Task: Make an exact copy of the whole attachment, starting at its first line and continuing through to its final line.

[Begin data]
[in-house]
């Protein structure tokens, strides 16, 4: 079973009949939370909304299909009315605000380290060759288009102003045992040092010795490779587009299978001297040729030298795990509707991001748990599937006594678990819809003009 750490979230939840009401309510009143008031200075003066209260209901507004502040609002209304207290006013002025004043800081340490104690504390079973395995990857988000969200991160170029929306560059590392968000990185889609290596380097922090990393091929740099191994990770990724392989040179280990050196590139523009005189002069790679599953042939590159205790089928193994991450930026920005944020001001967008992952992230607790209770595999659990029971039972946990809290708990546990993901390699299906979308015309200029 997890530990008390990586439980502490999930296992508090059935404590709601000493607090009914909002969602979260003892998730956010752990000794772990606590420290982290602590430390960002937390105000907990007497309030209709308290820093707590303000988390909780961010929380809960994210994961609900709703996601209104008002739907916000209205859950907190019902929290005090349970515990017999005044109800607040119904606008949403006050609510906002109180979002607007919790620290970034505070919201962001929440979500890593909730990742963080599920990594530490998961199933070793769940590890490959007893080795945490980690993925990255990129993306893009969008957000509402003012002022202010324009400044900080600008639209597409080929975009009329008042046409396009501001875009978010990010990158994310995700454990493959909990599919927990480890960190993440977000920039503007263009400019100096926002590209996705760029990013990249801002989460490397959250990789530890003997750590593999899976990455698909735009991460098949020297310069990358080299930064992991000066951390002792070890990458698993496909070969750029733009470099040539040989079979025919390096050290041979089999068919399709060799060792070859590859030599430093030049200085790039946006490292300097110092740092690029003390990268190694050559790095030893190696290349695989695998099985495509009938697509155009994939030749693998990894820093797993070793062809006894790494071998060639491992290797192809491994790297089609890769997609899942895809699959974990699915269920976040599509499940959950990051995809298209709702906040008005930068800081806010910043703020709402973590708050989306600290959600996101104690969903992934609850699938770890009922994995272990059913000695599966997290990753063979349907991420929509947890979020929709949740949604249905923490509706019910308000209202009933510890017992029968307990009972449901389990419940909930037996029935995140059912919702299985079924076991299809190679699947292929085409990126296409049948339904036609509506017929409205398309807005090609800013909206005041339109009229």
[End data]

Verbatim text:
[in-house]
């Protein structure tokens, strides 16, 4: 079973009949939370909304299909009315605000380290060759288009102003045992040092010795490779587009299978001297040729030298795990509707991001748990599937006594678990819809003009 750490979230939840009401309510009143008031200075003066209260209901507004502040609002209304207290006013002025004043800081340490104690504390079973395995990857988000969200991160170029929306560059590392968000990185889609290596380097922090990393091929740099191994990770990724392989040179280990050196590139523009005189002069790679599953042939590159205790089928193994991450930026920005944020001001967008992952992230607790209770595999659990029971039972946990809290708990546990993901390699299906979308015309200029 997890530990008390990586439980502490999930296992508090059935404590709601000493607090009914909002969602979260003892998730956010752990000794772990606590420290982290602590430390960002937390105000907990007497309030209709308290820093707590303000988390909780961010929380809960994210994961609900709703996601209104008002739907916000209205859950907190019902929290005090349970515990017999005044109800607040119904606008949403006050609510906002109180979002607007919790620290970034505070919201962001929440979500890593909730990742963080599920990594530490998961199933070793769940590890490959007893080795945490980690993925990255990129993306893009969008957000509402003012002022202010324009400044900080600008639209597409080929975009009329008042046409396009501001875009978010990010990158994310995700454990493959909990599919927990480890960190993440977000920039503007263009400019100096926002590209996705760029990013990249801002989460490397959250990789530890003997750590593999899976990455698909735009991460098949020297310069990358080299930064992991000066951390002792070890990458698993496909070969750029733009470099040539040989079979025919390096050290041979089999068919399709060799060792070859590859030599430093030049200085790039946006490292300097110092740092690029003390990268190694050559790095030893190696290349695989695998099985495509009938697509155009994939030749693998990894820093797993070793062809006894790494071998060639491992290797192809491994790297089609890769997609899942895809699959974990699915269920976040599509499940959950990051995809298209709702906040008005930068800081806010910043703020709402973590708050989306600290959600996101104690969903992934609850699938770890009922994995272990059913000695599966997290990753063979349907991420929509947890979020929709949740949604249905923490509706019910308000209202009933510890017992029968307990009972449901389990419940909930037996029935995140059912919702299985079924076991299809190679699947292929085409990126296409049948339904036609509506017929409205398309807005090609800013909206005041339109009229």